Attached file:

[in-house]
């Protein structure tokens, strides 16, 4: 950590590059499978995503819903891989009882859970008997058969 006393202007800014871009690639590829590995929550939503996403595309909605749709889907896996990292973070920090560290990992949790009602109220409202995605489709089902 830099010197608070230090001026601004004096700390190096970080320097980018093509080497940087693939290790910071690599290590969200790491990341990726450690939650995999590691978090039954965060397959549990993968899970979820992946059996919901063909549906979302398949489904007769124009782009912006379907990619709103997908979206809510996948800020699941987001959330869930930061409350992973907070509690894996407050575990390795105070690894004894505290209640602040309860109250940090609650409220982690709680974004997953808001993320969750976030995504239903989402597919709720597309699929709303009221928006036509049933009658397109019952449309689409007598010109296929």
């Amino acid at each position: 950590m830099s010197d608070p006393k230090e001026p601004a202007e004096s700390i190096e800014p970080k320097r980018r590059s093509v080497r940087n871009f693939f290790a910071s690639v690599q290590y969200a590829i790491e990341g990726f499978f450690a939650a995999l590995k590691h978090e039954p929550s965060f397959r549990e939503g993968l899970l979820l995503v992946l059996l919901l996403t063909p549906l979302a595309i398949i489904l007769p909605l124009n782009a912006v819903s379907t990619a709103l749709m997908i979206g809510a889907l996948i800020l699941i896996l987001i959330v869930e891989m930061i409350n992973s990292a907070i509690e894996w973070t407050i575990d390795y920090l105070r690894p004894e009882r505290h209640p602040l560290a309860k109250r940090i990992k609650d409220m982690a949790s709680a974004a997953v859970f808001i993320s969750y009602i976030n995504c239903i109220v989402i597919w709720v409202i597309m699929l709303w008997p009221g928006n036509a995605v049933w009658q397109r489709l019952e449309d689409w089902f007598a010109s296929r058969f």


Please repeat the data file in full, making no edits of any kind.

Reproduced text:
[in-house]
């Protein structure tokens, strides 16, 4: 950590590059499978995503819903891989009882859970008997058969 006393202007800014871009690639590829590995929550939503996403595309909605749709889907896996990292973070920090560290990992949790009602109220409202995605489709089902 830099010197608070230090001026601004004096700390190096970080320097980018093509080497940087693939290790910071690599290590969200790491990341990726450690939650995999590691978090039954965060397959549990993968899970979820992946059996919901063909549906979302398949489904007769124009782009912006379907990619709103997908979206809510996948800020699941987001959330869930930061409350992973907070509690894996407050575990390795105070690894004894505290209640602040309860109250940090609650409220982690709680974004997953808001993320969750976030995504239903989402597919709720597309699929709303009221928006036509049933009658397109019952449309689409007598010109296929």
């Amino acid at each position: 950590m830099s010197d608070p006393k230090e001026p601004a202007e004096s700390i190096e800014p970080k320097r980018r590059s093509v080497r940087n871009f693939f290790a910071s690639v690599q290590y969200a590829i790491e990341g990726f499978f450690a939650a995999l590995k590691h978090e039954p929550s965060f397959r549990e939503g993968l899970l979820l995503v992946l059996l919901l996403t063909p549906l979302a595309i398949i489904l007769p909605l124009n782009a912006v819903s379907t990619a709103l749709m997908i979206g809510a889907l996948i800020l699941i896996l987001i959330v869930e891989m930061i409350n992973s990292a907070i509690e894996w973070t407050i575990d390795y920090l105070r690894p004894e009882r505290h209640p602040l560290a309860k109250r940090i990992k609650d409220m982690a949790s709680a974004a997953v859970f808001i993320s969750y009602i976030n995504c239903i109220v989402i597919w709720v409202i597309m699929l709303w008997p009221g928006n036509a995605v049933w009658q397109r489709l019952e449309d689409w089902f007598a010109s296929r058969f």